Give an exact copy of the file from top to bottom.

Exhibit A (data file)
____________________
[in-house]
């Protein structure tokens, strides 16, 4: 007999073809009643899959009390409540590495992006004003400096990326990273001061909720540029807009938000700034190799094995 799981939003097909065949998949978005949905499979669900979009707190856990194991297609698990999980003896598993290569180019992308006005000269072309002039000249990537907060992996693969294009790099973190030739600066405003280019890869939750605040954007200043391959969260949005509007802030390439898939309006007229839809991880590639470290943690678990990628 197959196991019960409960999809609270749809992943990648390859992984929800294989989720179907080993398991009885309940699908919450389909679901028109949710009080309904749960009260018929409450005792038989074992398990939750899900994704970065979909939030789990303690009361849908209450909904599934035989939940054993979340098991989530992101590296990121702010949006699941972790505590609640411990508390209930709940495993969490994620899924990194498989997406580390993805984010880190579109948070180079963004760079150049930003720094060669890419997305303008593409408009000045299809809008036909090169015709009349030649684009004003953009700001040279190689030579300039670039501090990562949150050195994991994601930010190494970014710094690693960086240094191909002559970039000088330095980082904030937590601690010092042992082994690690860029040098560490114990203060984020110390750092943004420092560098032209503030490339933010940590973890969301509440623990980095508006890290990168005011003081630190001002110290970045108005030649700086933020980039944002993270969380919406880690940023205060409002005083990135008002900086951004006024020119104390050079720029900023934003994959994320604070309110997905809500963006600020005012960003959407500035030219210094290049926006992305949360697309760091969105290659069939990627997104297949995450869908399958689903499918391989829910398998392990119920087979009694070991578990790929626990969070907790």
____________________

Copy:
[in-house]
């Protein structure tokens, strides 16, 4: 007999073809009643899959009390409540590495992006004003400096990326990273001061909720540029807009938000700034190799094995 799981939003097909065949998949978005949905499979669900979009707190856990194991297609698990999980003896598993290569180019992308006005000269072309002039000249990537907060992996693969294009790099973190030739600066405003280019890869939750605040954007200043391959969260949005509007802030390439898939309006007229839809991880590639470290943690678990990628 197959196991019960409960999809609270749809992943990648390859992984929800294989989720179907080993398991009885309940699908919450389909679901028109949710009080309904749960009260018929409450005792038989074992398990939750899900994704970065979909939030789990303690009361849908209450909904599934035989939940054993979340098991989530992101590296990121702010949006699941972790505590609640411990508390209930709940495993969490994620899924990194498989997406580390993805984010880190579109948070180079963004760079150049930003720094060669890419997305303008593409408009000045299809809008036909090169015709009349030649684009004003953009700001040279190689030579300039670039501090990562949150050195994991994601930010190494970014710094690693960086240094191909002559970039000088330095980082904030937590601690010092042992082994690690860029040098560490114990203060984020110390750092943004420092560098032209503030490339933010940590973890969301509440623990980095508006890290990168005011003081630190001002110290970045108005030649700086933020980039944002993270969380919406880690940023205060409002005083990135008002900086951004006024020119104390050079720029900023934003994959994320604070309110997905809500963006600020005012960003959407500035030219210094290049926006992305949360697309760091969105290659069939990627997104297949995450869908399958689903499918391989829910398998392990119920087979009694070991578990790929626990969070907790």